Sri Lanka: UN war crimes resolution marks a turning point for victims
A crucial resolution adopted at the UN Human Rights Council today offers the victims of Sri Lanka’s armed conflict the prospect of finally getting the truth and justice they deserve, Amnesty International said.
The resolution was adopted without a vote today at the UN Human Rights Council in Geneva, following the publication earlier this month of a UN report into alleged serious violations and abuses of human rights by all sides during Sri Lanka’s armed conflict.
Although far from perfect, if the resolution and the underlying commitments of Sri Lanka’s government are implemented in good faith it presents an opportunity for victims to finally get the truth and justice they have been waiting for.
“The adoption of this resolution is a turning point for human rights in Sri Lanka, and crucially recognizes terrible crimes committed by both parties during the armed conflict. Although far from perfect, if the resolution and the underlying commitments of Sri Lanka’s government are implemented in good faith it presents an opportunity for victims to finally get the truth and justice they have been waiting for,” said David Griffiths, Amnesty International’s South Asia Research Director.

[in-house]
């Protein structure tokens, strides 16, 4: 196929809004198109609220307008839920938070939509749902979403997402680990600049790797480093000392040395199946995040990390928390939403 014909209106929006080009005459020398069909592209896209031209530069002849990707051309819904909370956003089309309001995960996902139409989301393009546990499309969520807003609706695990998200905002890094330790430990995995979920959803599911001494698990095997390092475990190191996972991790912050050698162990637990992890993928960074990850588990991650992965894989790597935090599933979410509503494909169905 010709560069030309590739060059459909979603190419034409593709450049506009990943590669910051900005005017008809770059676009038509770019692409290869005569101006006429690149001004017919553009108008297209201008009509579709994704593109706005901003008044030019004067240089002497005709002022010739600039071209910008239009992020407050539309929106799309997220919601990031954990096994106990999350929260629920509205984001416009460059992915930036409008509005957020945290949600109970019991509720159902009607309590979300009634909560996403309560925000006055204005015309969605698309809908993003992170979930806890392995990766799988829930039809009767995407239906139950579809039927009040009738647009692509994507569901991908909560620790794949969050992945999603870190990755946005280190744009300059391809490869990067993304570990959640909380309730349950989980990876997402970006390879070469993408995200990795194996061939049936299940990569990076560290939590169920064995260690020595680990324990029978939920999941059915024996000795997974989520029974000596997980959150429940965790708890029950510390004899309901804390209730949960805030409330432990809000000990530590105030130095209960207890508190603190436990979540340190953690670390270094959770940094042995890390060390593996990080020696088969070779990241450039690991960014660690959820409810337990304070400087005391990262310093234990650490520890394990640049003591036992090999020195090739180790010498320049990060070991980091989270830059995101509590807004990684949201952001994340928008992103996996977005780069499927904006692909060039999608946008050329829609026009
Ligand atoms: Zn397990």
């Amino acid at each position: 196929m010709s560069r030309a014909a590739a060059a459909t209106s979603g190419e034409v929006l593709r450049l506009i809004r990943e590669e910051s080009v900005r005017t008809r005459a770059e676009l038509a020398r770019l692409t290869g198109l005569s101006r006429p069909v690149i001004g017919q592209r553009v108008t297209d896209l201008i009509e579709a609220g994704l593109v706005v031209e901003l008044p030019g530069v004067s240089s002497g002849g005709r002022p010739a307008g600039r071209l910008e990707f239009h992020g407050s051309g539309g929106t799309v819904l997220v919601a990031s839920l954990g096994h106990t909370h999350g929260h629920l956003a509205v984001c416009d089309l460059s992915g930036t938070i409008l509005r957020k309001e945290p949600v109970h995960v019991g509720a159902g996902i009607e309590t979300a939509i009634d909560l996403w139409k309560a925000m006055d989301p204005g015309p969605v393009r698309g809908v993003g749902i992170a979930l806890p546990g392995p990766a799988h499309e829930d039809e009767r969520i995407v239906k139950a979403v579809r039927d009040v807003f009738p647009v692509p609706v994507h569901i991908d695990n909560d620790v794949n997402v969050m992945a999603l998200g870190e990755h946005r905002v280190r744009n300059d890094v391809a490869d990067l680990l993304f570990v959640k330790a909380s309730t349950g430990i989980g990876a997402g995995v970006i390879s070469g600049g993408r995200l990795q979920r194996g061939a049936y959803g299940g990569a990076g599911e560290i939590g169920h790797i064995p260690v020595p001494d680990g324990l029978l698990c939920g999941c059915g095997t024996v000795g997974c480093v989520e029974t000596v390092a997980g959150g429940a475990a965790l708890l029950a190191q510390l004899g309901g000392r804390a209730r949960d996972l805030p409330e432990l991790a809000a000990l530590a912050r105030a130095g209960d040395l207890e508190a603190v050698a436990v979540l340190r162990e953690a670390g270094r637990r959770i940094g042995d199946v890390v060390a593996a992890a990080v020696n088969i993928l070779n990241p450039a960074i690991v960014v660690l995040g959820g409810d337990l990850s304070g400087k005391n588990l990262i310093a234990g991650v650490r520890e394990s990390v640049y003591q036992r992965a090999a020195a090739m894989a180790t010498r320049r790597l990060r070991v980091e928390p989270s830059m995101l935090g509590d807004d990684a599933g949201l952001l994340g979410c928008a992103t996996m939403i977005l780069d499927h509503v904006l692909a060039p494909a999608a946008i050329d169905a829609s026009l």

“The resolution calls for international judges, defence lawyers, prosecutors and investigators to ensure the credibility of the justice process – this is crucial. Sri Lanka has time and time again shown it is both unwilling and unable to investigate war crimes allegations against its own forces or hold perpetrators of grave abuses to account.
“Any accountability process must have an international component for it to have any credibility, as well as to provide the necessary skills and expertise.
“It will also be up to the international community and the Sri Lankan authorities to ensure that victims and their families are genuinely consulted at every step of the process to get to truth and justice. Sri Lankan authorities must undertake a wide range of institutional reform, including to strengthen witness protection which today falls far short of what is required.”